Home Living Today Commentary Matt Walsh: Here is the one important lesson all Christians can learn from Joel Osteen

Matt Walsh: Here is the one important lesson all Christians can learn from Joel Osteen

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Joel Osteen’s megachurch in Houston has been under attack — unfairly, it seems — because it supposedly closed its doors to flood victims. The church has vehemently denied the story, explaining that there are many practical reasons why it is not an ideal location for a hurricane shelter, but that it would welcome anyone who comes asking for help.

It appears very likely that the accusation is off base. Though their explanation was delayed and confusing, I’m inclined to believe it. And anyway, I’m more eager to know why the good pastor hasn’t opened his 10 million dollar, 17,000 square foot mansion to the public. Actually I’d like to know how he justifies ever having bought it in the first place. Well, I know how he justifies it. He and his wife “positioned themselves for a blessing,” as they like to say. Those of us who don’t live in opulent estates just haven’t put ourselves in the right place to receive such rewards.

This is the essence of the Prosperity Gospel preached by Osteen and his ilk. It’s insidious and heretical, but crowd pleasing. A Gospel that tells us to embrace suffering and poverty will not pack a 17,000 seat arena. It won’t sell books. It cannot be monetized. It won’t buy you mansions and private planes. It won’t make you famous. People don’t want to hear it. They want to hear something else. They want to hear that fortune and luxury are just around the corner — God wants us to have these things, as Osteen constantly insists — and all we need to do is be a little more positive and probably buy one or two more Joel Osteen books.

This is the Gospel of the World. The Gospel of Osteen. A Gospel specifically tailored to challenge no one, offend no one, and make everyone happy. And it fails miserably on every count.

Consider this: after Osteen has spent his televangelist career tickling ears and professing this watered down, materialist, luxurious faith, still the world hates him. It really hates him. I’m actually struck by the passion and virulence of the hatred, coming as it is from people who don’t accept the Gospel Osteen has bastardized and don’t care about the heresy he professes. Osteen has tried very hard not to be hated by these people, but they end up hating him even more than they hate Christians who actually believe in the Bible. That is the great and tragic irony. Osteen has perverted the Gospel in order to befriend and impress the very people who now slander him. He has given the world what it wants: empty hope, vague optimism, a religion stripped of all that is difficult and painful, yet they still throw their stones.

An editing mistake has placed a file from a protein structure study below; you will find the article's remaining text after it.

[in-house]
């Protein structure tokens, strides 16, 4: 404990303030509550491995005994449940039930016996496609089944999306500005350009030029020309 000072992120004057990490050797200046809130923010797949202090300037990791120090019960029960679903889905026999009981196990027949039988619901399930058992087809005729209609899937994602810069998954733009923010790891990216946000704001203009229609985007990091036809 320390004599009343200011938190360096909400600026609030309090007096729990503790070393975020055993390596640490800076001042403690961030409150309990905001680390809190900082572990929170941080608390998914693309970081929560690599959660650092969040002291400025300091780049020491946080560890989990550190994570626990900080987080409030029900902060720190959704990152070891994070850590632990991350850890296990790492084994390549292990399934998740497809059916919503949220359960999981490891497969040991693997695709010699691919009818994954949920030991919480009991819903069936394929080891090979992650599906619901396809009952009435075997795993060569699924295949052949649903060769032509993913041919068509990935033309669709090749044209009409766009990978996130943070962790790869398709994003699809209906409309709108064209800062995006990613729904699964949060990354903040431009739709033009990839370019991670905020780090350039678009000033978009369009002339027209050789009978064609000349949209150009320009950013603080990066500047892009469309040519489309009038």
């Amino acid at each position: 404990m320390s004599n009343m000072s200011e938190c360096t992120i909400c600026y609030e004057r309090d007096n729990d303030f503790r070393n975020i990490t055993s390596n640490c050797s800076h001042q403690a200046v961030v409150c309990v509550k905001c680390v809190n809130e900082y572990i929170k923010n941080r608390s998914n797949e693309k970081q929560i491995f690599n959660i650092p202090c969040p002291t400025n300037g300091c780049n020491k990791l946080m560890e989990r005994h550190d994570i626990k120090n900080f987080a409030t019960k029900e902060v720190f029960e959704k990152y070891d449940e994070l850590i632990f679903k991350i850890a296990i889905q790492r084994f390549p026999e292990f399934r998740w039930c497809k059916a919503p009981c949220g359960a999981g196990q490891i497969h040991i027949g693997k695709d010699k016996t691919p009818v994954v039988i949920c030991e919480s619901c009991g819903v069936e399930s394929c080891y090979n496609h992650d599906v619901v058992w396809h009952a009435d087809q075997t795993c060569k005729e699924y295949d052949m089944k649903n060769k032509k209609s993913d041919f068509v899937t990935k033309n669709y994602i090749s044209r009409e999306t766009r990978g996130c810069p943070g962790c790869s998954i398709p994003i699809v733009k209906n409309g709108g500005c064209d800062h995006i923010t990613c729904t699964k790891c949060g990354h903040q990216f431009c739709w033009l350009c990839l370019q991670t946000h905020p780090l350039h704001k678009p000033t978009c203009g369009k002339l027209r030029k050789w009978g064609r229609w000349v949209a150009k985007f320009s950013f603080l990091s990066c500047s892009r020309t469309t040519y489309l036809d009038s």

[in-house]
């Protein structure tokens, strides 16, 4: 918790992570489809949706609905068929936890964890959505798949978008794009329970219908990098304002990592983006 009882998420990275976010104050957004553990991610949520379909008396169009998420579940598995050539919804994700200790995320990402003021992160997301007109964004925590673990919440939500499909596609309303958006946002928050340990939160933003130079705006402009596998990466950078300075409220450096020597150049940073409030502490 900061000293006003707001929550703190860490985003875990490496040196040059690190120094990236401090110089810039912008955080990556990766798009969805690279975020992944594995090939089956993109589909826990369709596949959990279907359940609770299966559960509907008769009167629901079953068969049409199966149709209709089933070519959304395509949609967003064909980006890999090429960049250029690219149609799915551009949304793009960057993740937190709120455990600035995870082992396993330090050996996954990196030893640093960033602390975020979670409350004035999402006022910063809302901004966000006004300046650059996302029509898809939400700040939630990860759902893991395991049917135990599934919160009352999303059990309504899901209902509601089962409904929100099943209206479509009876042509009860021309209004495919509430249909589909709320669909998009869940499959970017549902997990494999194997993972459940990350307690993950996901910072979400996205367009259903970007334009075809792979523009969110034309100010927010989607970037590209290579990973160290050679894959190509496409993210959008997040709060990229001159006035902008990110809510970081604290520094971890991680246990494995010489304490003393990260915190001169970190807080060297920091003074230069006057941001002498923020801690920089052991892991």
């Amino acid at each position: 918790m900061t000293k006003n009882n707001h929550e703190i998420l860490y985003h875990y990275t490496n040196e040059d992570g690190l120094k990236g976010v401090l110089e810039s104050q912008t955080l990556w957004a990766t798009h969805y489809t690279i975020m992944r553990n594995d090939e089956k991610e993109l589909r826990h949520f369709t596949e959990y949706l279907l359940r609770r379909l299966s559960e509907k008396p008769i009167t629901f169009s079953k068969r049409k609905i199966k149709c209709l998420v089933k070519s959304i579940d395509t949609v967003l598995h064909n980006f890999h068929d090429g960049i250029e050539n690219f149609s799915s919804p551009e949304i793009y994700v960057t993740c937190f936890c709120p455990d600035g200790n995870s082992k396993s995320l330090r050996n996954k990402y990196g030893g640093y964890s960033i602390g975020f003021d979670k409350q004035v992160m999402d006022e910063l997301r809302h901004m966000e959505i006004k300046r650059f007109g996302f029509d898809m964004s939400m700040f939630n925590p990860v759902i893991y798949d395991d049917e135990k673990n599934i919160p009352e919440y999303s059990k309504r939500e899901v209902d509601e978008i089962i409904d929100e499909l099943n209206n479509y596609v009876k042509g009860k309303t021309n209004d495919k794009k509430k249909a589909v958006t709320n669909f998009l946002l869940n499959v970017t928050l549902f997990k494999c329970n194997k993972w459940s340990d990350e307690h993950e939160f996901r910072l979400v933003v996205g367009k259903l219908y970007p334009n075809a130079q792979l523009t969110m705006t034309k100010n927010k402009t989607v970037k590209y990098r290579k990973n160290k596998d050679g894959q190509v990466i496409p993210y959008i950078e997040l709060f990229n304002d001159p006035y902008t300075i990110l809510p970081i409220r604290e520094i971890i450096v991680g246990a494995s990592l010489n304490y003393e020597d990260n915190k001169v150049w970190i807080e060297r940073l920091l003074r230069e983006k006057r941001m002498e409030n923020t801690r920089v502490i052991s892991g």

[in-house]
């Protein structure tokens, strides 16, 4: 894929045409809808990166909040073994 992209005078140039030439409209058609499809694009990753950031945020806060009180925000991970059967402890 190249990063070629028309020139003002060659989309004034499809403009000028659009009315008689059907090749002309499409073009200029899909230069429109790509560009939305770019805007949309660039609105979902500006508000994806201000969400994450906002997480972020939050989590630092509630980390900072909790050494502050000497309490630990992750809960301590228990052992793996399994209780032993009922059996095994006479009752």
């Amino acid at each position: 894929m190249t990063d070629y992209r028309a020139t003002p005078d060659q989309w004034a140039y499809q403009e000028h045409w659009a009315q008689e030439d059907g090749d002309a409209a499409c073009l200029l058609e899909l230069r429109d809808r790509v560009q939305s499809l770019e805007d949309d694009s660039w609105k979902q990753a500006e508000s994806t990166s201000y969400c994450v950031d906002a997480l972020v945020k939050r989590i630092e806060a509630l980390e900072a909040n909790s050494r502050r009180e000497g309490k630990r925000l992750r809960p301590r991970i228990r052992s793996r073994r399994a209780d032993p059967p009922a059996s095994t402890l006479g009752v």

If you preach the true Gospel, the world will label you a neanderthal and a bigot. But if you come up with a new Gospel in the hopes of avoiding these insults, you will be labeled a fraud and a hypocrite. The only difference is that the insults in your case will be true and well deserved. Out of your fear of false attacks, you have opened yourself up to accurate ones. And even the unfair attacks will still be largely your own fault. They are the fruits of your lies and your heresy. You will be like a wolf in sheep’s clothing who gets devoured by other wolves.

This is the lesson we learn from prosperity preachers, though it is certainly not the lesson they’re trying to teach: Our adulterous affair with the world will always result in heartbreakRead more

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